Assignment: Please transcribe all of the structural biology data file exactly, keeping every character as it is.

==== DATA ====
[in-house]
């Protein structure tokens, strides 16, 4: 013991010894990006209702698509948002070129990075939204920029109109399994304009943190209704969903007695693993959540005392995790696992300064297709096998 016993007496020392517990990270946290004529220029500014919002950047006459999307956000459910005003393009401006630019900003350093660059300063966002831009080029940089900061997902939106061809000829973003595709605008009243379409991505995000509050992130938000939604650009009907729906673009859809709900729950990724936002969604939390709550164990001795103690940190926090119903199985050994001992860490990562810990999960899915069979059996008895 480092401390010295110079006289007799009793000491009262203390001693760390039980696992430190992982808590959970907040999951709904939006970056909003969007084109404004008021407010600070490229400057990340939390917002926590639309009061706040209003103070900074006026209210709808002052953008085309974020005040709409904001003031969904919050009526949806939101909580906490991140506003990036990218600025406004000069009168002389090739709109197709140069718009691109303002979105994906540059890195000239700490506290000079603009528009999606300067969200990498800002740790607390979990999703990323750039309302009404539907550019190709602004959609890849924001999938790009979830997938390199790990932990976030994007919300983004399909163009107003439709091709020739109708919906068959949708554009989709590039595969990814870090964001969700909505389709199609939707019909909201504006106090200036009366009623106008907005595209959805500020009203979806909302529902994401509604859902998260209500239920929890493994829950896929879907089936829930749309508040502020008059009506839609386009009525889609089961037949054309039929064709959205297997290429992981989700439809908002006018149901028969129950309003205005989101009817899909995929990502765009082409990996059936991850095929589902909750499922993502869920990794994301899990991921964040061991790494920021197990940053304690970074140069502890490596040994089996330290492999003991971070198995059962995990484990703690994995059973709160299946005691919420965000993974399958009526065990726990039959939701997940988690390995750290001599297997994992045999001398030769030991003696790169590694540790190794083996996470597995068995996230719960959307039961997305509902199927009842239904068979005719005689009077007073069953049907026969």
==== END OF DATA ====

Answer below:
[in-house]
């Protein structure tokens, strides 16, 4: 013991010894990006209702698509948002070129990075939204920029109109399994304009943190209704969903007695693993959540005392995790696992300064297709096998 016993007496020392517990990270946290004529220029500014919002950047006459999307956000459910005003393009401006630019900003350093660059300063966002831009080029940089900061997902939106061809000829973003595709605008009243379409991505995000509050992130938000939604650009009907729906673009859809709900729950990724936002969604939390709550164990001795103690940190926090119903199985050994001992860490990562810990999960899915069979059996008895 480092401390010295110079006289007799009793000491009262203390001693760390039980696992430190992982808590959970907040999951709904939006970056909003969007084109404004008021407010600070490229400057990340939390917002926590639309009061706040209003103070900074006026209210709808002052953008085309974020005040709409904001003031969904919050009526949806939101909580906490991140506003990036990218600025406004000069009168002389090739709109197709140069718009691109303002979105994906540059890195000239700490506290000079603009528009999606300067969200990498800002740790607390979990999703990323750039309302009404539907550019190709602004959609890849924001999938790009979830997938390199790990932990976030994007919300983004399909163009107003439709091709020739109708919906068959949708554009989709590039595969990814870090964001969700909505389709199609939707019909909201504006106090200036009366009623106008907005595209959805500020009203979806909302529902994401509604859902998260209500239920929890493994829950896929879907089936829930749309508040502020008059009506839609386009009525889609089961037949054309039929064709959205297997290429992981989700439809908002006018149901028969129950309003205005989101009817899909995929990502765009082409990996059936991850095929589902909750499922993502869920990794994301899990991921964040061991790494920021197990940053304690970074140069502890490596040994089996330290492999003991971070198995059962995990484990703690994995059973709160299946005691919420965000993974399958009526065990726990039959939701997940988690390995750290001599297997994992045999001398030769030991003696790169590694540790190794083996996470597995068995996230719960959307039961997305509902199927009842239904068979005719005689009077007073069953049907026969």